Cape Scott Provincial Park
Thursday, August 6
With the kayaking adventure behind us, it was time to turn our attention to the final stop on the Vancouver Island exploration itinerary: a 3-day backpack to the very northern tip of the island, in Cape Scott Provincial Park (Cape Scott is the most northwesterly tip of Vancouver Island). It was a relatively long yet mostly flat endeavour, and hopefully it would provide us with expansive vistas from wide, northern beaches and windswept headlands. There was only one problem: the weather was not looking like it was going to co-operate.
We drove from Port Alberni to Campbell River and stayed overnight in a motel there, getting all of our gear re-organized once again into backpacking configuration. Despite the inclement forecast, which called for more or less rain on Vancouver Island (and more specifically in the Cape Scott area) for the next few days, we got ready anyway, deferring the go / no-go decision to the next morning.
The next day dawned, somewhat counterintuitively, clear, and the sun shone brilliantly as we drove to a diner for breakfast. We re-checked the forecast, just to be sure, but it had not changed. Regardless of what it was like outside right now, we were fairly sure it would be clouds and rain for us in Cape Scott.
We spent some time debating our options. I proposed an alternative destination - nearby Strathcona Park, where perhaps we could eke out a day-hike climb of a peak before the weather turned. There didn't seem to be much enthusiasm for huffing up a big peak, though. We didn't want to subject ourselves to three days of continual wetness and limited views, either. But then, neither did we want to abandon Cape Scott or doing something in the outdoors.
In the end, we decided to drive up to Cape Scott, do a day hike, and then perhaps car-camp in the park or somewhere near by. At least we'd get to see a bit of what North Vancouver Island was like (which none of us had visited before).
After a short stop to pick up rain pants for Gosia and the kids at the local Canadian Tire (they had not brought any with them on the trip), we began our drive north, along highway 19 - the only all-weather paved route to the north country of Vancouver Island.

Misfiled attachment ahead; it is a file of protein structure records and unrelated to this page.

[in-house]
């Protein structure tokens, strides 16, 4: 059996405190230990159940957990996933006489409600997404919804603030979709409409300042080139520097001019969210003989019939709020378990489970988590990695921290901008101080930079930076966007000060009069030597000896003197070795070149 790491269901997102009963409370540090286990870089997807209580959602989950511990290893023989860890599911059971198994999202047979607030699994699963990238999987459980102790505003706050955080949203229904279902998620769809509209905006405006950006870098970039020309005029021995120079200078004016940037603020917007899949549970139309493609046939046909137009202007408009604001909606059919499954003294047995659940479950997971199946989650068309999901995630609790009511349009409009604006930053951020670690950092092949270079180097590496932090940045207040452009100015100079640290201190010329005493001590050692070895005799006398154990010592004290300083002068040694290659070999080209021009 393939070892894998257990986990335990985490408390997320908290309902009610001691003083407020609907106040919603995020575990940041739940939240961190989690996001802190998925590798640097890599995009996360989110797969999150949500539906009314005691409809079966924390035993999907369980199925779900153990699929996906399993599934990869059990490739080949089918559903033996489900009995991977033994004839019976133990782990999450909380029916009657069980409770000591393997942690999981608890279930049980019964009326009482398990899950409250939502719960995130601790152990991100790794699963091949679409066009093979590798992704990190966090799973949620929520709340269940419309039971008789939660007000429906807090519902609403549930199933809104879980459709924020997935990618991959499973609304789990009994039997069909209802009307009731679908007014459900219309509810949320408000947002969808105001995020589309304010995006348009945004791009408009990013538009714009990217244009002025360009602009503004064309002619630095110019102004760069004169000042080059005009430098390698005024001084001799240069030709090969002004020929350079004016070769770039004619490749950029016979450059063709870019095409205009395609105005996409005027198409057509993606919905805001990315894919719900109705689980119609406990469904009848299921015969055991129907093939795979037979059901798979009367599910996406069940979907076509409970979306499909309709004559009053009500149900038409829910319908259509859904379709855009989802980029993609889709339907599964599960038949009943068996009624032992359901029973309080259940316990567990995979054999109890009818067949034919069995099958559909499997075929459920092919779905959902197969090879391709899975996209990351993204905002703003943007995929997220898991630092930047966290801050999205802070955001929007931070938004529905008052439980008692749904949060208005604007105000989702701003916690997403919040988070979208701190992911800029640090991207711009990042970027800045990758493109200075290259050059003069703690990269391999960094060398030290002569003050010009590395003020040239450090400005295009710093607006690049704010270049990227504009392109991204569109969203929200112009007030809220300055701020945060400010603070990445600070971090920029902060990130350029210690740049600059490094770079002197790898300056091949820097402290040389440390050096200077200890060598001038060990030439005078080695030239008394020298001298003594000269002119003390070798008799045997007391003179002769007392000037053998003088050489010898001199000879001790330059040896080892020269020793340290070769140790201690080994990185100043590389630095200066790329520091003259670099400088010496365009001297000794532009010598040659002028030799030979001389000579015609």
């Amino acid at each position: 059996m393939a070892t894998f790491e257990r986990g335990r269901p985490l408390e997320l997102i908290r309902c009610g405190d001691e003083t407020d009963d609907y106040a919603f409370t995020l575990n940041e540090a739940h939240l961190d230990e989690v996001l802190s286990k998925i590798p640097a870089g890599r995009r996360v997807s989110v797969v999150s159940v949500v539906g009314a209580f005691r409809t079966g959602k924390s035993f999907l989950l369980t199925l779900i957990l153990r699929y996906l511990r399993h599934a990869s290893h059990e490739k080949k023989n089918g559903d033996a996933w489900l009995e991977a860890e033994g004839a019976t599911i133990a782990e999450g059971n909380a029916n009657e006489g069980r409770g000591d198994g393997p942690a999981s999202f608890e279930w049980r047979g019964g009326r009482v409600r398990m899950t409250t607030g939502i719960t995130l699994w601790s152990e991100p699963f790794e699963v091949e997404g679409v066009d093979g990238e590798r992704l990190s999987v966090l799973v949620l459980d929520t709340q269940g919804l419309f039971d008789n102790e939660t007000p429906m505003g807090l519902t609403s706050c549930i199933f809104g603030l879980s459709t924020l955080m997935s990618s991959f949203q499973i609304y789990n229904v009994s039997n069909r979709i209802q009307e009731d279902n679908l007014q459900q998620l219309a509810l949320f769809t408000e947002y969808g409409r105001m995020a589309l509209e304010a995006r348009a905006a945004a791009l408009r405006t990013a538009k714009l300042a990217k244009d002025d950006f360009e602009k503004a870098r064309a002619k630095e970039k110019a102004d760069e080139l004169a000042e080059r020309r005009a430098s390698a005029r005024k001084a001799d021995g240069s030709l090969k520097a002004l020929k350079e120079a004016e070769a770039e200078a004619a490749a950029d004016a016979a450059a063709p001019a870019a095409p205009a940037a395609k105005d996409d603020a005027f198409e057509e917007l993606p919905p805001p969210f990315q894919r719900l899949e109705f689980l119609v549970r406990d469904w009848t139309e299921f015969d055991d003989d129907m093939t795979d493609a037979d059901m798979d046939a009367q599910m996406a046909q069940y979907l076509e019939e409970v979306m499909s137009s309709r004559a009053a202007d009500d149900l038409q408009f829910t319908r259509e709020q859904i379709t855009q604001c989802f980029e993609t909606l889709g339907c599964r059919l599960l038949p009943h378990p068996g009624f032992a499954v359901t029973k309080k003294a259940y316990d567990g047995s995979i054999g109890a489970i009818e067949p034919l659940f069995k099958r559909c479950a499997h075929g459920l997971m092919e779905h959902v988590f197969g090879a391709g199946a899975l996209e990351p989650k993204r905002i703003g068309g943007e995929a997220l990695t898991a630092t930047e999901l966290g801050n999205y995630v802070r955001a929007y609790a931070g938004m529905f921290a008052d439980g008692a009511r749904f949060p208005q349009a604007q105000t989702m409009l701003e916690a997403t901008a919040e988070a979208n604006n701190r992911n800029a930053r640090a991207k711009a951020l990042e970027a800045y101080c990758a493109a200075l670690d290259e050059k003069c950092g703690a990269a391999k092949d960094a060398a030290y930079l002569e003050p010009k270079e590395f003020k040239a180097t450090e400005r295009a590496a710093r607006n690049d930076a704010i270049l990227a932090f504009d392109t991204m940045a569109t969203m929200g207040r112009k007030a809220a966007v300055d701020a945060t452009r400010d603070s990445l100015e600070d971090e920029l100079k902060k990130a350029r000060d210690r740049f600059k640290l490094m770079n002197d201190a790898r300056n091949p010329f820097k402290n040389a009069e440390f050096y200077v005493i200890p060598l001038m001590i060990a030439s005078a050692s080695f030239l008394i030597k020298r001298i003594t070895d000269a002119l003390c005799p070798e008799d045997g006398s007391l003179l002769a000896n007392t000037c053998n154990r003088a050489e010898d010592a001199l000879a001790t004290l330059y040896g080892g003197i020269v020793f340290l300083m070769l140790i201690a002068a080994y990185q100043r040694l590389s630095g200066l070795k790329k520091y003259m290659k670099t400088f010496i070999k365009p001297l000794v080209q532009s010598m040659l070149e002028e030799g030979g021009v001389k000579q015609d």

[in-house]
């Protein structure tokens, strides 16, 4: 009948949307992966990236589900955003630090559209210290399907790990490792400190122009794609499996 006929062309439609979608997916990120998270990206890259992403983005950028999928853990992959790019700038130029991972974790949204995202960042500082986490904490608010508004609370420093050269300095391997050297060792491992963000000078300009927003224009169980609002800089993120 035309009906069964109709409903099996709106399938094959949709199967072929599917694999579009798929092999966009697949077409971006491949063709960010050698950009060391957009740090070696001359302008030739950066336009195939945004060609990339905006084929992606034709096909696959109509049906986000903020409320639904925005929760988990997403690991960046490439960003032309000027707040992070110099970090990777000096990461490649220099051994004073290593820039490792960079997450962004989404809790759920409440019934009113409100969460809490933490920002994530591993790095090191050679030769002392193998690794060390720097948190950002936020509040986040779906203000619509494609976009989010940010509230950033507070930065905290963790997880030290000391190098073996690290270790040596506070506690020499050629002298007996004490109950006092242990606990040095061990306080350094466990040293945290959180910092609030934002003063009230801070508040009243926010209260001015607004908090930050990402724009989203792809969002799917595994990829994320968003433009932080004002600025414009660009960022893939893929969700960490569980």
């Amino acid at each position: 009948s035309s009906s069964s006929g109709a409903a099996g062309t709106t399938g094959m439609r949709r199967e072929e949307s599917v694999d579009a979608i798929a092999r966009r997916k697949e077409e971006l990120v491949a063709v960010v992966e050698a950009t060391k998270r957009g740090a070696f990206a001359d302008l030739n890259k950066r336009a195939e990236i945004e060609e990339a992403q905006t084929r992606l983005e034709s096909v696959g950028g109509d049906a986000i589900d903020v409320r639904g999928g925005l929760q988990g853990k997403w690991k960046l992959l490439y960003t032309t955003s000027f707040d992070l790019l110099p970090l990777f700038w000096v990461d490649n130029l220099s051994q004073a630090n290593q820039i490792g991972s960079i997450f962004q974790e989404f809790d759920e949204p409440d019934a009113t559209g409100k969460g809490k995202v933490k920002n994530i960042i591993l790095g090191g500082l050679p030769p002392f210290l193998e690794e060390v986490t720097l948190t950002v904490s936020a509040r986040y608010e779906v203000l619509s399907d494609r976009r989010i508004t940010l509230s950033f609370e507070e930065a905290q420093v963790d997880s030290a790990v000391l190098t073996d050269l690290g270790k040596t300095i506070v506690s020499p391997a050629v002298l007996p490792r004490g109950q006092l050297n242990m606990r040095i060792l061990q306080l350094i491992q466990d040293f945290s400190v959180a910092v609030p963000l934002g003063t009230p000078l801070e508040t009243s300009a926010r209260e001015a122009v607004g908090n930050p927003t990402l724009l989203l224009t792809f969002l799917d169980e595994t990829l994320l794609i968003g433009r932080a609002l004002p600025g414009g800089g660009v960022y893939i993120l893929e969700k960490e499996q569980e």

Vancouver Island's Far North
The weather actually remained fairly nice all the way up highway 19, all the way to Port Hardy, with a mix of sun and clouds. This allowed us to appreciate the fairly mountainous terrain that the highway winds through. They aren't as high as the mountains of central Strathcona, but there are still some fairly respectable peaks up here, with some poking decently up above treeline.
Just before Port Hardy, we turned left onto the long (about 65km) gravel road route that would take us across to the northwestern tip of the island, where Cape Scott is located. The road is clearly primarily used for the extensive forestry industry here, with many "mains" and other such roads branching off regularly. The road itself is actually fairly hilly and twisty, and (at least when we were there) reasonably well-graded.
Although we held out some hope that the relatively decent weather conditions would continue, as we drove down the gravel road west towards Cape Scott, the clouds got lower, the mists began to form, and soon it began to drizzle and rain. By the time we got to the little outpost community of Holberg, things were good and dreary.
Another thirty minutes of driving on increasingly narrow roads (and watch for the signs directing you to Cape Scott, because the maze of forestry roads will lead you astray if you are not careful), we drove past the entrance sign to Cape Scott Provincial park, and we parked alongside about twenty to thirty other very muddy cars. Surprising number of people out here at this remote spot, I thought.